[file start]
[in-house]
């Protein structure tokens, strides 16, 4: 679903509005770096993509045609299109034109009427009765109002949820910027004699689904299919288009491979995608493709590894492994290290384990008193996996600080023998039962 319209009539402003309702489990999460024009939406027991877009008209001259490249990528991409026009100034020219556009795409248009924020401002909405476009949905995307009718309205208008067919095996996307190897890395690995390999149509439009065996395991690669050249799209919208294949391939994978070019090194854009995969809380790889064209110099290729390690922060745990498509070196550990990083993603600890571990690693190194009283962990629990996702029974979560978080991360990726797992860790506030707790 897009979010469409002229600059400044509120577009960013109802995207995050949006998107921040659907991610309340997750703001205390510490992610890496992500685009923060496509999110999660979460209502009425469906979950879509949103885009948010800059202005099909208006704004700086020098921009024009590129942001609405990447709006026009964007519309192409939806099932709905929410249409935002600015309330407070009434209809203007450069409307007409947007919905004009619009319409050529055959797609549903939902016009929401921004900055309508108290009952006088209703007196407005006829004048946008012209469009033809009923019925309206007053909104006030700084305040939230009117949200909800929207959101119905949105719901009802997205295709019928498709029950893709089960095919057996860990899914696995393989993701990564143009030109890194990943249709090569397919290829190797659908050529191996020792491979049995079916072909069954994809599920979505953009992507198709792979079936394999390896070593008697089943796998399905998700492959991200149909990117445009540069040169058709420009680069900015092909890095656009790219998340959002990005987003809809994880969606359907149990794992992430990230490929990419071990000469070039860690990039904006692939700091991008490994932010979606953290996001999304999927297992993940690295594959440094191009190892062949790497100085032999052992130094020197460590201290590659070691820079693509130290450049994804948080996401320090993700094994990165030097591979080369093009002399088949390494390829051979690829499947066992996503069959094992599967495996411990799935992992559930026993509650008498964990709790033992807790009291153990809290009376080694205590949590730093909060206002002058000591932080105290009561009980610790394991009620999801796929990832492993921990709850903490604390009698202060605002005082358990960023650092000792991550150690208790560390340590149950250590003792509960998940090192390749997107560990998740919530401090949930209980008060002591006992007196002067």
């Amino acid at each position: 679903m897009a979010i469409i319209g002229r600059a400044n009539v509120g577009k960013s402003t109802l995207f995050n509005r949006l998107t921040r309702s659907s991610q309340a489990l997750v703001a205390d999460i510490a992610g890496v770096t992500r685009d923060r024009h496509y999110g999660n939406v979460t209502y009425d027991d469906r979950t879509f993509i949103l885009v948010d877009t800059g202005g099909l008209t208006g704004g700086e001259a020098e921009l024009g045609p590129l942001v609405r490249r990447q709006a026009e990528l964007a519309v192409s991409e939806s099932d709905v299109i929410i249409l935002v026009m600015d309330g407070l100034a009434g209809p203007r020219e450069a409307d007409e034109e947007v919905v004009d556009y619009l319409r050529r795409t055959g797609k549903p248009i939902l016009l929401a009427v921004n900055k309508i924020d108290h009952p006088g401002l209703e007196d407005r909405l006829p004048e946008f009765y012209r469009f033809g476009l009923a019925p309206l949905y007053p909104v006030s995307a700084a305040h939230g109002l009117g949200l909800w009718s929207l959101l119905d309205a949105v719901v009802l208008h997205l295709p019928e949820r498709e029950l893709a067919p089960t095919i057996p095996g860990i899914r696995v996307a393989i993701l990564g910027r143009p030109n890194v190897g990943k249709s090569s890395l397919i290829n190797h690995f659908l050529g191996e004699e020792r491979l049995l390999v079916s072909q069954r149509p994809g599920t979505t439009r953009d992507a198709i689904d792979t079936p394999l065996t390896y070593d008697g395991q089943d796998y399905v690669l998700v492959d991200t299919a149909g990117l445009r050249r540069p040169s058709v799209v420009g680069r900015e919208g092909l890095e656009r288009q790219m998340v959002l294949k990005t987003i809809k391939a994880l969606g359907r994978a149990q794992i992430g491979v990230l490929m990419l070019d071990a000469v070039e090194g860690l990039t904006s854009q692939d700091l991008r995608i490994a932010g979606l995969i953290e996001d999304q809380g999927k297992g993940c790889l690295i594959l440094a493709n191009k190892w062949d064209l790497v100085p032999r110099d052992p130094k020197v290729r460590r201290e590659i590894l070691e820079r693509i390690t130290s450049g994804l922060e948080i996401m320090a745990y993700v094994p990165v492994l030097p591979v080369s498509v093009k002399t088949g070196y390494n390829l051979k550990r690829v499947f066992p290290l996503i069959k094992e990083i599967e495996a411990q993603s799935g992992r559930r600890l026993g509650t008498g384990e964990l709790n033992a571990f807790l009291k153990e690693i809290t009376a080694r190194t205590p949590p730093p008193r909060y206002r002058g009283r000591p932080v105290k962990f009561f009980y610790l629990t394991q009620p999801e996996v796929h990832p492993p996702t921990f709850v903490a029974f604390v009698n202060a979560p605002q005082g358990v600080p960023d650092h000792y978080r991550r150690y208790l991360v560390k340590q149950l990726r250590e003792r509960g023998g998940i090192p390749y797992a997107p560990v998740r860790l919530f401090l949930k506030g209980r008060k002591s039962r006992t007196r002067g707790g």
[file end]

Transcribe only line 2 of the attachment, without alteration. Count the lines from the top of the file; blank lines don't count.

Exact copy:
């Protein structure tokens, strides 16, 4: 679903509005770096993509045609299109034109009427009765109002949820910027004699689904299919288009491979995608493709590894492994290290384990008193996996600080023998039962 319209009539402003309702489990999460024009939406027991877009008209001259490249990528991409026009100034020219556009795409248009924020401002909405476009949905995307009718309205208008067919095996996307190897890395690995390999149509439009065996395991690669050249799209919208294949391939994978070019090194854009995969809380790889064209110099290729390690922060745990498509070196550990990083993603600890571990690693190194009283962990629990996702029974979560978080991360990726797992860790506030707790 897009979010469409002229600059400044509120577009960013109802995207995050949006998107921040659907991610309340997750703001205390510490992610890496992500685009923060496509999110999660979460209502009425469906979950879509949103885009948010800059202005099909208006704004700086020098921009024009590129942001609405990447709006026009964007519309192409939806099932709905929410249409935002600015309330407070009434209809203007450069409307007409947007919905004009619009319409050529055959797609549903939902016009929401921004900055309508108290009952006088209703007196407005006829004048946008012209469009033809009923019925309206007053909104006030700084305040939230009117949200909800929207959101119905949105719901009802997205295709019928498709029950893709089960095919057996860990899914696995393989993701990564143009030109890194990943249709090569397919290829190797659908050529191996020792491979049995079916072909069954994809599920979505953009992507198709792979079936394999390896070593008697089943796998399905998700492959991200149909990117445009540069040169058709420009680069900015092909890095656009790219998340959002990005987003809809994880969606359907149990794992992430990230490929990419071990000469070039860690990039904006692939700091991008490994932010979606953290996001999304999927297992993940690295594959440094191009190892062949790497100085032999052992130094020197460590201290590659070691820079693509130290450049994804948080996401320090993700094994990165030097591979080369093009002399088949390494390829051979690829499947066992996503069959094992599967495996411990799935992992559930026993509650008498964990709790033992807790009291153990809290009376080694205590949590730093909060206002002058000591932080105290009561009980610790394991009620999801796929990832492993921990709850903490604390009698202060605002005082358990960023650092000792991550150690208790560390340590149950250590003792509960998940090192390749997107560990998740919530401090949930209980008060002591006992007196002067």